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October 31, 2019: In Hindsight

Hindsight is particular to humans, and maybe to members of the ape and chimpanzee family. Regret sometimes follows in the footpath of hindsight. Not a good thing. Wisdom sometimes follows in the footpath of hindsight. A very good thing.

I was very tired when I wrote last night’s dispatch. It was mainly for this reason that I felt like I’d been kicked hard and landed on my ass. But today I got up, brushed myself off, and moved on. Yes, there was a backward glance or two, but I didn’t pay this much mind.

No, I do not like it when (as in the case of last night) I get the lowest grade in the class. And I didn’t like being treated like dogshit by the evaluator. But I decided not to dwell on this.

Halloween at the recycling center

Here’s what’s important. I’m learning a great deal, both as an educator and as someone being educated. In putting on my teacher hat this past semester, I’ve seen how students have been treated and given a lot of thought to how I would emulate the better teachers and not emulate the bad ones. I have also, as a teacher, learned that some are adept teachers and terrible evaluators. And in putting on my student hat, I’ve figured out some new study strategies. For instance, I am now studying for my practical exam in the mornings, and for my written test in the evenings.

This is the most important thing of all, and it well relates to hindsight. I have often wished that I had gone on for a degree in veterinary medicine, a science-related field; this as opposed to my having gone on for several degrees in the field of English. I did this because my teachers encouraged it. They saw something I did not – an intensely creative person who struggled with scientific methodology.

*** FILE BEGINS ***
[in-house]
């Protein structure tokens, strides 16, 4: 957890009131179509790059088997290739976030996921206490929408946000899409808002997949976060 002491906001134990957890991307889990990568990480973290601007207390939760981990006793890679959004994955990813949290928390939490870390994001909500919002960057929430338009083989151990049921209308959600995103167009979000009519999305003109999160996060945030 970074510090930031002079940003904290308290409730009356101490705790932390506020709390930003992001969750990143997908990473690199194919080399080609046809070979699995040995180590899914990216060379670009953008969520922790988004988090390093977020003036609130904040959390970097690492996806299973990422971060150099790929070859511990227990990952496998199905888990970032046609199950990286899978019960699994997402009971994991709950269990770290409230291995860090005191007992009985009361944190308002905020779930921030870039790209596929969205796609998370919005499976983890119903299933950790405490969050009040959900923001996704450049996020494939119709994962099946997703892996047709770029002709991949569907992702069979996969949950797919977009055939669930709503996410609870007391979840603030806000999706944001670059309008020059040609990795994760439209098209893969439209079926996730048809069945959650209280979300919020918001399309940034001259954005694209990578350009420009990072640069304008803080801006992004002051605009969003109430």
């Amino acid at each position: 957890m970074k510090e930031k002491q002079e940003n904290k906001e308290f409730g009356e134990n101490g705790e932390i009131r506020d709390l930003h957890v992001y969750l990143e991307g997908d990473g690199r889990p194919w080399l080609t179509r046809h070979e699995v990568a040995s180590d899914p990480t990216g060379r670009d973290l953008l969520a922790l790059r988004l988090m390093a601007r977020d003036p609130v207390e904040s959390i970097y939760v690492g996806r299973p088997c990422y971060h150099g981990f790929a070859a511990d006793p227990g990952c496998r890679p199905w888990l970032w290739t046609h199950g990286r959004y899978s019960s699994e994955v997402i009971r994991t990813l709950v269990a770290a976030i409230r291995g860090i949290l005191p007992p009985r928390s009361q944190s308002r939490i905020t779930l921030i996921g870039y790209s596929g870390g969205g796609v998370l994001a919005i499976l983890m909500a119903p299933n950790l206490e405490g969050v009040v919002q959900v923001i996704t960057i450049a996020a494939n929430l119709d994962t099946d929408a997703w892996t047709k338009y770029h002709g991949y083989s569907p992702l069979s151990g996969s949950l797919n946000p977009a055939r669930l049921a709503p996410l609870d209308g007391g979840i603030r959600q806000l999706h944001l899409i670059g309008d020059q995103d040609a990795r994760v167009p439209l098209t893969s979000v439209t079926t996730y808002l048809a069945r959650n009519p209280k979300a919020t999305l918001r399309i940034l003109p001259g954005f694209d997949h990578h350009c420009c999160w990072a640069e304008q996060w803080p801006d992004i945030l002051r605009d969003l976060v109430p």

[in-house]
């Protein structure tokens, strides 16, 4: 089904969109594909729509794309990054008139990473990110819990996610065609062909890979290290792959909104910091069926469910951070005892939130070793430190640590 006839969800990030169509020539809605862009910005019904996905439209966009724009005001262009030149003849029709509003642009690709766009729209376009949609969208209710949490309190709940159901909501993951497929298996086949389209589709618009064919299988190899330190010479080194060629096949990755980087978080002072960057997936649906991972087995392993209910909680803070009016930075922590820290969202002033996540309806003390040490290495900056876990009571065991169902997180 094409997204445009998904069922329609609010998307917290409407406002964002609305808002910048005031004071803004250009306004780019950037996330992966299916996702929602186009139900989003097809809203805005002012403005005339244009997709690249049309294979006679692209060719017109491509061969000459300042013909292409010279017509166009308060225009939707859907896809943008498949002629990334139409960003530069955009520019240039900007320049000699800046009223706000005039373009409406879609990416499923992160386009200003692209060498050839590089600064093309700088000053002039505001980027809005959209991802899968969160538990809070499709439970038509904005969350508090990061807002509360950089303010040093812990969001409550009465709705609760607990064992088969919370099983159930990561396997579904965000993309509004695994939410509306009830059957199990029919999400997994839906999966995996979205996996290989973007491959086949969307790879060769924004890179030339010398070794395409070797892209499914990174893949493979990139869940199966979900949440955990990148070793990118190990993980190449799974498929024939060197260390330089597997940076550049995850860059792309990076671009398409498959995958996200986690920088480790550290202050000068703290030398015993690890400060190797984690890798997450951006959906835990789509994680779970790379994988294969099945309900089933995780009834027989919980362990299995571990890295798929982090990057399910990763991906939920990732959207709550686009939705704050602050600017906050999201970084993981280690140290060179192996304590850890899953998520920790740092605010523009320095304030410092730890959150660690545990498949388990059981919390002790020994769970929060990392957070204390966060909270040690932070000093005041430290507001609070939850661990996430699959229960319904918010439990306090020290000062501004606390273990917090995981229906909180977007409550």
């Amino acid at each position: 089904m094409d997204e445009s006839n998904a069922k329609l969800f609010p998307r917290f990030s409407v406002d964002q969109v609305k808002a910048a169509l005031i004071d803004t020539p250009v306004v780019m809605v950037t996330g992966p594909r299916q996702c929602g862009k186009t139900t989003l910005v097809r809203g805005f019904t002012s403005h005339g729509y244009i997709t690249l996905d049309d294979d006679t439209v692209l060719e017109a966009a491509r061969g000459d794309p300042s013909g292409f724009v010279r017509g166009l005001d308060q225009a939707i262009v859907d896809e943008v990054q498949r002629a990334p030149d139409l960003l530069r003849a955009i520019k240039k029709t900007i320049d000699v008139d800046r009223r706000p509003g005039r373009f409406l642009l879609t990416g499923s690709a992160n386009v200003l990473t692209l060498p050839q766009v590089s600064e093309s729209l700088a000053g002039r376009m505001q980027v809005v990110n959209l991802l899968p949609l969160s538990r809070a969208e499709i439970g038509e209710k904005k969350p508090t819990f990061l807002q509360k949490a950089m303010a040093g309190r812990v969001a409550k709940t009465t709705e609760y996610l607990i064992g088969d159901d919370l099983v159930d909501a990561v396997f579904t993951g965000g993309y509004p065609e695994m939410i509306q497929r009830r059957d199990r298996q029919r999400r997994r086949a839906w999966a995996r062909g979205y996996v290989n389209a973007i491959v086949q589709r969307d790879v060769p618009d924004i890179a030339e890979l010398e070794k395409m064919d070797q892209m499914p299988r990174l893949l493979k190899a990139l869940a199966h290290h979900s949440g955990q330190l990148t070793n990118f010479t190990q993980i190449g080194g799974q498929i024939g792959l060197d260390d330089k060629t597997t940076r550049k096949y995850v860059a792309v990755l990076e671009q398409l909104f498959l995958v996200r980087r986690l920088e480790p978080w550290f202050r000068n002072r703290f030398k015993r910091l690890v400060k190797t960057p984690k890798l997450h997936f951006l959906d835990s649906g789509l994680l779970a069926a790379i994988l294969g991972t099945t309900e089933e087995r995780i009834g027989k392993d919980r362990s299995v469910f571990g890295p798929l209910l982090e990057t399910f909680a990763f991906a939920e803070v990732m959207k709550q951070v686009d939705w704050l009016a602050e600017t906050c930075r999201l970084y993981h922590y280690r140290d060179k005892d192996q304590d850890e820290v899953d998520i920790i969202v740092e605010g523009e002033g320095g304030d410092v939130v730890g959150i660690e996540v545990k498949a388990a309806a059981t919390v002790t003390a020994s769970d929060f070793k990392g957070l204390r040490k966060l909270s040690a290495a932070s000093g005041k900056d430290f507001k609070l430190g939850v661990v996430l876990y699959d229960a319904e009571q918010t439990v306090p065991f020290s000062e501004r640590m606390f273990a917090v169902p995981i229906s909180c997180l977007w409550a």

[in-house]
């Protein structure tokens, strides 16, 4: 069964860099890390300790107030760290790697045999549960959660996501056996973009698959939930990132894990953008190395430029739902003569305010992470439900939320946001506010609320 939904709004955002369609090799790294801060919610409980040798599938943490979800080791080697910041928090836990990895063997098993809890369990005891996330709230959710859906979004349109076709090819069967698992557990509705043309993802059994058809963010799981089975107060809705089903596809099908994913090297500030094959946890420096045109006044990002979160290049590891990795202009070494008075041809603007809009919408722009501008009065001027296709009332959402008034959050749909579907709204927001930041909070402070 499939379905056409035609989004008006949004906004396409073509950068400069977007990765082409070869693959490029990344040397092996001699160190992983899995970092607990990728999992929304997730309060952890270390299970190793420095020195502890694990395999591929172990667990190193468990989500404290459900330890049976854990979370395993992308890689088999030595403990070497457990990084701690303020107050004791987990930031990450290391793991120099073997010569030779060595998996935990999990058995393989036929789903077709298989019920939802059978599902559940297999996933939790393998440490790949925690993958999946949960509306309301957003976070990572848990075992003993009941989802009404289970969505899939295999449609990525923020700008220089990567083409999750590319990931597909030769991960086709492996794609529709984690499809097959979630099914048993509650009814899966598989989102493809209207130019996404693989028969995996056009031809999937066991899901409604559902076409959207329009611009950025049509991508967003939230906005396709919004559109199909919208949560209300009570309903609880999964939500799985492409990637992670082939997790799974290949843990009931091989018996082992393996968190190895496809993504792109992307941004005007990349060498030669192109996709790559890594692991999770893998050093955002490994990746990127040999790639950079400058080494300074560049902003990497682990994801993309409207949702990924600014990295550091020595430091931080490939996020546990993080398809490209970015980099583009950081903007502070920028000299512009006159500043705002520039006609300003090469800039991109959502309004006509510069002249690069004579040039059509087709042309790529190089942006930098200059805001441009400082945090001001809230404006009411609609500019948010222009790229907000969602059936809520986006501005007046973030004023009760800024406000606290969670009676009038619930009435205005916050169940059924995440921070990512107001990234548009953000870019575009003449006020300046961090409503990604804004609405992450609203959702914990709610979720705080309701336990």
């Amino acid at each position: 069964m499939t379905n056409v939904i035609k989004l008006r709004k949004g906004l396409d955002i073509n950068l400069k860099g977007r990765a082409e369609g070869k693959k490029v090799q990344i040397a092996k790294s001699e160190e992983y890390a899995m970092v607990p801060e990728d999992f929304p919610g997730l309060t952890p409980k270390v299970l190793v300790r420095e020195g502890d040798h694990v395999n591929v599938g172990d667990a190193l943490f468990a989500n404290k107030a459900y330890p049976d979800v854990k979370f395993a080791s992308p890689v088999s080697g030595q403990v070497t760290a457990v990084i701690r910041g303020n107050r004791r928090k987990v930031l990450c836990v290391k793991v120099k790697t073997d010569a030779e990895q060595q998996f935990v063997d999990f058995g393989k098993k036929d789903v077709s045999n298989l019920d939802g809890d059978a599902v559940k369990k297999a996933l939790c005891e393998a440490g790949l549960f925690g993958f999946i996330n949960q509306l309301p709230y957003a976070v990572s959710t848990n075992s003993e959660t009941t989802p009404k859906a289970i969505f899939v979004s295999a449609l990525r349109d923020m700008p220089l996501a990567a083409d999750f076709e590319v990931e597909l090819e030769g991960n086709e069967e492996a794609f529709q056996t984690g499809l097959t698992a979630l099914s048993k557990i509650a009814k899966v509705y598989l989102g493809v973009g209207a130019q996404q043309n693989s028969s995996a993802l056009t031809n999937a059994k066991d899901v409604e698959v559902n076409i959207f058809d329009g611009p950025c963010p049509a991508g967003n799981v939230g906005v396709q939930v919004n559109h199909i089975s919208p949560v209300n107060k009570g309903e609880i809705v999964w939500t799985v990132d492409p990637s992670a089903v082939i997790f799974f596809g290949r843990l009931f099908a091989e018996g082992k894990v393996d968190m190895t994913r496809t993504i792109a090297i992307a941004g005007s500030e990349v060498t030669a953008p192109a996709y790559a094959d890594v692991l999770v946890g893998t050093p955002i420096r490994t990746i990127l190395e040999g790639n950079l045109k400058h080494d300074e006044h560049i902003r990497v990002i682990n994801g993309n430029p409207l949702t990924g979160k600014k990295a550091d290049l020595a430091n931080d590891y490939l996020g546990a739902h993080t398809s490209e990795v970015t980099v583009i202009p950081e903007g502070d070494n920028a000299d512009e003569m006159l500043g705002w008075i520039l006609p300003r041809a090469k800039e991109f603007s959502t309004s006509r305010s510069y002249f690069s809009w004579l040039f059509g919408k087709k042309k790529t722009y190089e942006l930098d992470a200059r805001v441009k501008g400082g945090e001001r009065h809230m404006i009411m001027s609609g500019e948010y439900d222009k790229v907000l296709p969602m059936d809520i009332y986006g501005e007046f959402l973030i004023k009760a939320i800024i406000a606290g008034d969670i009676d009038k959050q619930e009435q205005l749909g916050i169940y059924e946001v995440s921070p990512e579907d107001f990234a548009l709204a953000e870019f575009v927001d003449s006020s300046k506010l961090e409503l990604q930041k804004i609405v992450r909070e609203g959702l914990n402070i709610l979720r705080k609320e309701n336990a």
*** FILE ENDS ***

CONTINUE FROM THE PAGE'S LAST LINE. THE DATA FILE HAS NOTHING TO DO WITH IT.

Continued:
Well, I am now seeing what they saw. I am feeling like I have hit the wall in my brief foray into the world of medicine. I enjoy what I’m learning, limitedly. Limitedly is a key word here. It is not that the material is all that difficult. It is that there is so much of it. And furthermore, there is absolutely no room for creativity.

Last night I went into class and did an imitation of Julia Child, the French cook. I stood in front of a handful of my peers and held up my EMT book and workbook and in Julia’s voice talked about scene safety – and then, using an example from the book. In this example, it was said that kitchens are not safe places because the potential for getting hurt, say by someone brandishing a knife, is quite high. I went on a roll with this statement and said that those who failed to study might bypass this important piece of information and subsequently be killed should they enter a kitchen.

I could have done an entire trauma skills sheet in Julia’s voice. I actually pictured myself doing this. And I still might.

So, there you have it, I, an intensely creative person, am realizing that perhaps I did end up taking the right career path.

Next: 302. 10/1/19: Book Hoarder

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